Congratulations, your business is growing and you need a new workplace to allow your employees to thrive. Whether you build a new building, move into a lease space, or renovate the one you are in, you will need an architect to make that happen. Now how do you find one?
Chances are you will Google search “architects near me” and found the inevitable result of “Top 10 Best Architects…” or any number of other lists. But these are lists of often random business names and nothing more. What about their qualifications and experience? What about their capabilities and past work?
Better Sources to Find Architects
Ask other businesses – Have you been in an office or restaurant you particularly like? Ask them who their architect was. You already know they can produce an aesthetic you like.
Search the AIA (American Institute of Architect) database – AIA maintains a database of firms around the country (and some international) that employ AIA members. AIA members are required to meet annual continuing education and uphold ethical standards so you can have some level of confidence of their competence. The list also provides links to their websites which will allow you to peruse their portfolio.
Ask your broker – If you are using an agent to find land or space, ask for recommendations. They often work with architects or know the players around town.
Pick a Handful of Options
Use the resource above to search through websites and publications. Find a handful of architects that have experience in your project type and aesthetics you like.
Next step is to interview, formally or informally, each firm on your short list. You want to get a feel for who they are, their communication style as well as get their credentials. Some things you will want to know…
- Make sure the lead architects are licensed in your state
- Verify they are insured
- Ask about projects like yours. They can expound upon what was shown on their website
- Ask about their design process. This gives you an idea of the steps they use to get to your final product and what to expect from them
- Ask about their workload as compared with your timeline. You want to be sure they have time to commit to your project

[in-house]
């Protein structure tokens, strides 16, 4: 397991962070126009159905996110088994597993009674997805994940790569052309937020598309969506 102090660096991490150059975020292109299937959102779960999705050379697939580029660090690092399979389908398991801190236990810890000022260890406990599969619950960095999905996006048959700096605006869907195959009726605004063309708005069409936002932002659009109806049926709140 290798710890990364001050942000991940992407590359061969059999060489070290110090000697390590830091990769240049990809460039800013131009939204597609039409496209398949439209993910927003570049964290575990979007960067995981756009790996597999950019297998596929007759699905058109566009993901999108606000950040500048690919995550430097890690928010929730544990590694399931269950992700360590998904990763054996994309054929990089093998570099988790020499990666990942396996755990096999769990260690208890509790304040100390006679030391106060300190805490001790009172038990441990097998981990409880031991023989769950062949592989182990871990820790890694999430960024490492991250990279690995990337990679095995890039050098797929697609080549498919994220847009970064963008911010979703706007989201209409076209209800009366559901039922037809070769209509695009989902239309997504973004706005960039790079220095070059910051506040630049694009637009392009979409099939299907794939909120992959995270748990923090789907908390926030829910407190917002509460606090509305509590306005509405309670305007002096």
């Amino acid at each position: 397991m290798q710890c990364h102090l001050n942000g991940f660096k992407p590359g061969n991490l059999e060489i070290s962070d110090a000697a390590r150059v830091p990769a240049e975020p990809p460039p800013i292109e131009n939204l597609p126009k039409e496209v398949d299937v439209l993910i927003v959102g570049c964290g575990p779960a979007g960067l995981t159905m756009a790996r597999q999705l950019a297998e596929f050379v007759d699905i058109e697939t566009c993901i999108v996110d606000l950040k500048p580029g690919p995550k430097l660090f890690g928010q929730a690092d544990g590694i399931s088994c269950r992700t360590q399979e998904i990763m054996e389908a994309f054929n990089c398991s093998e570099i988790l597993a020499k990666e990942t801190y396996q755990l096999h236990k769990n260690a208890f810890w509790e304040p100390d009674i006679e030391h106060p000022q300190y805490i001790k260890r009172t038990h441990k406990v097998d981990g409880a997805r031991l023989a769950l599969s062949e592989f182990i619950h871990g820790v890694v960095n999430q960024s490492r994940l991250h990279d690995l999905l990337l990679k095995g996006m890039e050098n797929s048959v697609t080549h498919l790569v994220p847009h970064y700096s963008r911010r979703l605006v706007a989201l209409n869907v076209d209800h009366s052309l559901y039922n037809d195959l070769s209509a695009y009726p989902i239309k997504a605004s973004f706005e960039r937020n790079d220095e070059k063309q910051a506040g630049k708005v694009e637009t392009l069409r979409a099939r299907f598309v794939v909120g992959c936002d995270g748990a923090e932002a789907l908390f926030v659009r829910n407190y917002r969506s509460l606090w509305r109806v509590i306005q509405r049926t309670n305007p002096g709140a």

- Ask for references and follow up on them
- How do they generally calculate their fees for your type of project. This can always be negotiated, but it gives you an idea of what to expect
- How they will stay on budget
[Another option here for large projects is to develop an Request for Qualifications (RFQ). But that’s an article for another day!]
At this point you may already have a clear winner. Like a perfect first date, things just clicked! Lucky you. You can just get an official proposal from them and move forward. If not, then let’s get proposals from everyone.
You want a proposal to include the architect’s understanding of the project, the official scope of work that the architect will be responsible for, and the fee they will charge. Be aware that different firms may structure their fees differently. This can make it difficult to compare apples to apples. For this reason, you might do some further research and decide on the type of fee structure you want or don’t include it. Instead choose the architect based on capabilities and project understanding, then negotiate the fee.
In order to get a proposal, the architects need to know what your needs are so it is their turn to interview you. They will ask you a lot of questions about your company and your needs along with things like…
- What type of spaces do you need? (e.g. open and closed offices, break rooms, conference rooms…)
- How much space do you need or do you even know?
- What level of finishes are you expecting? (e.g. marble and brass vs. laminate and nickel)
- Are there specialty needs such as commercial kitchens, clinical areas, theaters, or the like? This will determine if certain consultants need to be included on the design team.
- What is your expected timeline?
- What is your budget? This is important for the Architects to know because often fees are based on the construction budget. But more importantly it is an indicator of your expectations and if they are realistic. For example, will your square footage needs and finish expectations fit within your budget or does it need to be reconsidered before moving forward. It varies on whether clients share their budget at this point. Some don’t because they don’t want architects to try and spend every penny. (For the record, this should not be an issue if you are finding ethical architects!) Some clients give a budget range.
Generally speaking, you want to choose your architect based on best value. I didn’t say cheapest! And what you “value” may be different than the next person. So, what does that mean for your pile of proposals?
Chances are you can eliminate one or two immediately. Maybe they were difficult to communicate with; maybe they were late in getting you information; maybe it turned out they didn’t have as much experience as you thought. Whatever it is, you just know, so set those aside.
The best criteria is their level of experience with your type project and references. If they create amazing spaces but clients don’t like working with them, then they may not be the firm for you. You want an architect that is qualified, experienced, communicative, and has a track record of satisfied clients.
Get it in writing! The architect will create a contract that lays out all the work and deliverables they will be providing. Read it, understand it, and negotiate it. Anything you ask them to do above and beyond that could incur additional fees.
Now let the exciting work toward your beautiful new space begin!
Give us a call to chat about your upcoming project. 504-586-9303